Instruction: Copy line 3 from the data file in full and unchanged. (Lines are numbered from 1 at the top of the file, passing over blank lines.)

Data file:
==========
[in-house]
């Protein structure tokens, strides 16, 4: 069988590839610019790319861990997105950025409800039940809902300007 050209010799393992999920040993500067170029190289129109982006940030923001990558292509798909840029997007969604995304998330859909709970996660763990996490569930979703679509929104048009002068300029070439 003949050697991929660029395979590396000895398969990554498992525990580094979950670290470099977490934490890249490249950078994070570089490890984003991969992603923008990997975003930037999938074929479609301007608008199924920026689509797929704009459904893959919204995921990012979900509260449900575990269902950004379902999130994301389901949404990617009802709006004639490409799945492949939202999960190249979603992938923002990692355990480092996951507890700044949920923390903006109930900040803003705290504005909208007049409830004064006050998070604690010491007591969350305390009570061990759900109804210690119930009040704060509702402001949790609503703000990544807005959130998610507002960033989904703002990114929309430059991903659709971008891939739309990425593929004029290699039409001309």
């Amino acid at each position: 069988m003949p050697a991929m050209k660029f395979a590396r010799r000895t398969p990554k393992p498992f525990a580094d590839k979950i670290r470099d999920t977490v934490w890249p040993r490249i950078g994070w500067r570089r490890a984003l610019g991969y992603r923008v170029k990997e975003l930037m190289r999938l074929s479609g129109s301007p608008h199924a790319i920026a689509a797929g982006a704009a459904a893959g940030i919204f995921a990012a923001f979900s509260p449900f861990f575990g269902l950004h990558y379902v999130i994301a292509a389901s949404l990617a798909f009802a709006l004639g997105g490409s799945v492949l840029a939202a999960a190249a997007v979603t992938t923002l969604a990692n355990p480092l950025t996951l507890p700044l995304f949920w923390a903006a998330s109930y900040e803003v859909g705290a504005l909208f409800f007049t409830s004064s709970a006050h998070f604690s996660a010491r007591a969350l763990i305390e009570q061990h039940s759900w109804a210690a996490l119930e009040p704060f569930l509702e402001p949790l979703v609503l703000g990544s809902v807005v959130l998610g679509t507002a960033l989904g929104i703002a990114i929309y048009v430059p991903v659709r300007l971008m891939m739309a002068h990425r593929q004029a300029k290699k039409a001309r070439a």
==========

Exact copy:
């Amino acid at each position: 069988m003949p050697a991929m050209k660029f395979a590396r010799r000895t398969p990554k393992p498992f525990a580094d590839k979950i670290r470099d999920t977490v934490w890249p040993r490249i950078g994070w500067r570089r490890a984003l610019g991969y992603r923008v170029k990997e975003l930037m190289r999938l074929s479609g129109s301007p608008h199924a790319i920026a689509a797929g982006a704009a459904a893959g940030i919204f995921a990012a923001f979900s509260p449900f861990f575990g269902l950004h990558y379902v999130i994301a292509a389901s949404l990617a798909f009802a709006l004639g997105g490409s799945v492949l840029a939202a999960a190249a997007v979603t992938t923002l969604a990692n355990p480092l950025t996951l507890p700044l995304f949920w923390a903006a998330s109930y900040e803003v859909g705290a504005l909208f409800f007049t409830s004064s709970a006050h998070f604690s996660a010491r007591a969350l763990i305390e009570q061990h039940s759900w109804a210690a996490l119930e009040p704060f569930l509702e402001p949790l979703v609503l703000g990544s809902v807005v959130l998610g679509t507002a960033l989904g929104i703002a990114i929309y048009v430059p991903v659709r300007l971008m891939m739309a002068h990425r593929q004029a300029k290699k039409a001309r070439a």